Canada's "gray market" dispensaries - storefronts that illegally sell medical marijuana - have been in the news a lot over the last year, from stories of RCMP crackdowns to cities like Vancouver licensing local operations in defiance of federal laws. But few stories offer an overview of the nuts and bolts of the dispensaries: how they operate, how many there are, what they do, etc.
To give you the lowdown, we contacted Jamie Shaw - president of the Canadian Association of Medical Cannabis Dispensaries (CAMCD). Her organization works with dispensaries to ensure that they maintain certain standards, and she represented the storefront model itself as a fact witness in the Allard case that overturned Health Canada's decision to ban medical marijuana patients from growing cannabis at home.
Here's are some of her answers to key questions about dispensaries and the CAMCD.
1. How many dispensaries are there?
Shaw says that back in 2011, when the CAMCD came into being, there were approximately 35 dispensaries in Canada. Since they're "gray market" operations, exact numbers are difficult to determine. But based on information gathered from consultation with businesses across the country, Shaw estimates that there are currently 300 dispensaries in Canada. Almost half are in British Columbia - 100 in Vancouver, 30 in Victoria and 10 in Nanaimo. Toronto has 50-60 storefronts, and the rest are scattered across the country.
2. Where do they get their marijuana?
"Different dispensaries have different operations," Shaw says. But one notable source involves "gray market" growing operations.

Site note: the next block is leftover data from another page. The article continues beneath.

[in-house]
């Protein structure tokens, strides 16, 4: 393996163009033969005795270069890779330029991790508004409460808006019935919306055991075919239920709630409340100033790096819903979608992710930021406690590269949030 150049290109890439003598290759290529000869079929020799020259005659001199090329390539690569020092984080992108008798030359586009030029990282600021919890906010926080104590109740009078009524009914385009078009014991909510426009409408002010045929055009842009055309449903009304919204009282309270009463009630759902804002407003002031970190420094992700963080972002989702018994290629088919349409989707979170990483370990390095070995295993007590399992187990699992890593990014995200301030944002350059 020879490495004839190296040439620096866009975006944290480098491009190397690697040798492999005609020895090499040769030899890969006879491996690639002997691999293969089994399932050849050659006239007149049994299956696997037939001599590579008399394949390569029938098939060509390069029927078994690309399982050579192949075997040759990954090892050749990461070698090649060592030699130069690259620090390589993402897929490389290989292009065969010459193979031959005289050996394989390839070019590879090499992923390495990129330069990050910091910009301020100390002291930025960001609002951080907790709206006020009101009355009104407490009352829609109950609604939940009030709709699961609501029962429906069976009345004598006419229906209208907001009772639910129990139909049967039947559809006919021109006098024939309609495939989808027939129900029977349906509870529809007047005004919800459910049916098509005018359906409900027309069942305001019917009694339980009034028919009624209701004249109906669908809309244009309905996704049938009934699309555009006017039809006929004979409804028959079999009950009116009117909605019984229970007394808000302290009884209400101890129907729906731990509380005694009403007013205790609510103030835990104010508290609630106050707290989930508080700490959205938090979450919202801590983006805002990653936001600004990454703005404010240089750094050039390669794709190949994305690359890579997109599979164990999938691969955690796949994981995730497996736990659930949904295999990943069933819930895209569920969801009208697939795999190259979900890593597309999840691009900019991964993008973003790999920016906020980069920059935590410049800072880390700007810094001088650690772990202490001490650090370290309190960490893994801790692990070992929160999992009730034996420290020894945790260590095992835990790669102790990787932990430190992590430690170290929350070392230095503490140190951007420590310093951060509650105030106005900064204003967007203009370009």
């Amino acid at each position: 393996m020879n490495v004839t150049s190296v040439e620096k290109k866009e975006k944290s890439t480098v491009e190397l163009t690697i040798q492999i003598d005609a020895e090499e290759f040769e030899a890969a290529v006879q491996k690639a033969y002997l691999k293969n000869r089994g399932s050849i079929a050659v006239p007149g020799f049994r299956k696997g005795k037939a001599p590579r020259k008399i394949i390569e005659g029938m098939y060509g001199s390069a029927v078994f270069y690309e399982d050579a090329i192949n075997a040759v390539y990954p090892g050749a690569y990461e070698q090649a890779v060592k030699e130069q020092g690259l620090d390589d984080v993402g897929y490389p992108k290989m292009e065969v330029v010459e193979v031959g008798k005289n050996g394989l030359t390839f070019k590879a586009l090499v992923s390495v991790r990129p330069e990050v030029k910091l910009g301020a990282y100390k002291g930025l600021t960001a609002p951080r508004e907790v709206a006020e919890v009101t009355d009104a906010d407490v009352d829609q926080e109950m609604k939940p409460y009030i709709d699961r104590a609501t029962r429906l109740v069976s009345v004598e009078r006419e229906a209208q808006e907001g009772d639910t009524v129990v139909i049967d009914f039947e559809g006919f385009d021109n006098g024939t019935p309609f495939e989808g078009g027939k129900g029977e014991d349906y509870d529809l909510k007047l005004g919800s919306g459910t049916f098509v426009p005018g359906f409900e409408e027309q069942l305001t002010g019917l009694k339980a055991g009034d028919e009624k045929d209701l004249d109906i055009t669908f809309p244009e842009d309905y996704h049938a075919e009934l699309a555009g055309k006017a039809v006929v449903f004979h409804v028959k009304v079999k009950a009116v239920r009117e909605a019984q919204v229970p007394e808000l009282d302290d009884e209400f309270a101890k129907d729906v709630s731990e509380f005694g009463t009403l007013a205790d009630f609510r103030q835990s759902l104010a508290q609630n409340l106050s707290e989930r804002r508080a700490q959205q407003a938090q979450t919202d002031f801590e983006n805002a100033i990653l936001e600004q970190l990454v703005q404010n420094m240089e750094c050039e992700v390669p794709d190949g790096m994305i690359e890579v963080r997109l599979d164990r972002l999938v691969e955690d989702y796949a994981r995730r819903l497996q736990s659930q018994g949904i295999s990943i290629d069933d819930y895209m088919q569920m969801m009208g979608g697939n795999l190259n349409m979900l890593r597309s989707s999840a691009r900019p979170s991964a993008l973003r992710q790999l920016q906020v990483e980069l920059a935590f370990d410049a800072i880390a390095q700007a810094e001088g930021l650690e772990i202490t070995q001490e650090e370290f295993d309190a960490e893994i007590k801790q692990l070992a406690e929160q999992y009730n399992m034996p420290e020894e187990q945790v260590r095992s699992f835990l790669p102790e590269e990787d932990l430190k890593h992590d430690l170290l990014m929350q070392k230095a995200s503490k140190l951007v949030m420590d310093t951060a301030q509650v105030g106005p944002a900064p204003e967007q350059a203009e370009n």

From 2001-2013, Health Canada allowed patients to grow their own medicine as part of the Marihuana Medical Access Regulation (MMAR). In 2013, the federal government released new regulations that tried to eliminate home cultivation, but those rules were overturned by the decision in the Allard case. While it was being heard, certain patients were allowed to continue growing their medicine under a court injunction.
According to Shaw, an unknown number of patients also started side operations: "Some [dispensaries] do buy from the MMAR program - patients who are growing for themselves as well as other people."
3. Is their marijuana safe?
It depends on the grower, the seller and whoever is overseeing cultivation. Because these operations are illegal, quality and safety cannot always be guaranteed. But some dispensaries have found ways to maintain quality control:
"There has also been a whole lot of under-the-table lab testing," Shaw says, but getting quality-assurance is tricky because of the law. "Illegality was, for a long time, preventing them from getting their product tested because it required the lab to also engage in civil disobedience." But some labs are now offering official tests.
Meanwhile, groups like the CAMCD and the British Columbia Compassion Club Society (BCCCS) have tried to help ensure that patients have access to safe medicine by imposing standards on their members.
3. Have dispensaries tried to become legal?
Yes, and one branch of the federal government once floated the idea of making dispensaries legit.
The CAMCD came into being five years ago, but compassion clubs and other illegal marijuana providers have been in business since the late 1990s. According to Shaw, the dispensaries have been asking to be regulated by the federal government since that time.
In 2002, the Canadian Senate released a committee report titled, "Cannabis: Our Position for a Canadian Public Policy." The four-volume report offered detailed recommendations on how Canada could (and why it should) legalize and regulate marijuana. One recommendation would have made medical marijuana dispensaries legal: